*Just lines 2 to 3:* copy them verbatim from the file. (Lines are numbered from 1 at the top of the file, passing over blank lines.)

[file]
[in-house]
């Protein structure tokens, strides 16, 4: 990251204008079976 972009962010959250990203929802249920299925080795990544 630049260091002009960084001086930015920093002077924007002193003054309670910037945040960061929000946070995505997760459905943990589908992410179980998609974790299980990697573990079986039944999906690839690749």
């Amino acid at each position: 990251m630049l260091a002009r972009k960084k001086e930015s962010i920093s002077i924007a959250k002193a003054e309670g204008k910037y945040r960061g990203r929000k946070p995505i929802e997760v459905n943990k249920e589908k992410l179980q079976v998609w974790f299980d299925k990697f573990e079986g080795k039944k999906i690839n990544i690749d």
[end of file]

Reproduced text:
């Protein structure tokens, strides 16, 4: 990251204008079976 972009962010959250990203929802249920299925080795990544 630049260091002009960084001086930015920093002077924007002193003054309670910037945040960061929000946070995505997760459905943990589908992410179980998609974790299980990697573990079986039944999906690839690749």
């Amino acid at each position: 990251m630049l260091a002009r972009k960084k001086e930015s962010i920093s002077i924007a959250k002193a003054e309670g204008k910037y945040r960061g990203r929000k946070p995505i929802e997760v459905n943990k249920e589908k992410l179980q079976v998609w974790f299980d299925k990697f573990e079986g080795k039944k999906i690839n990544i690749d």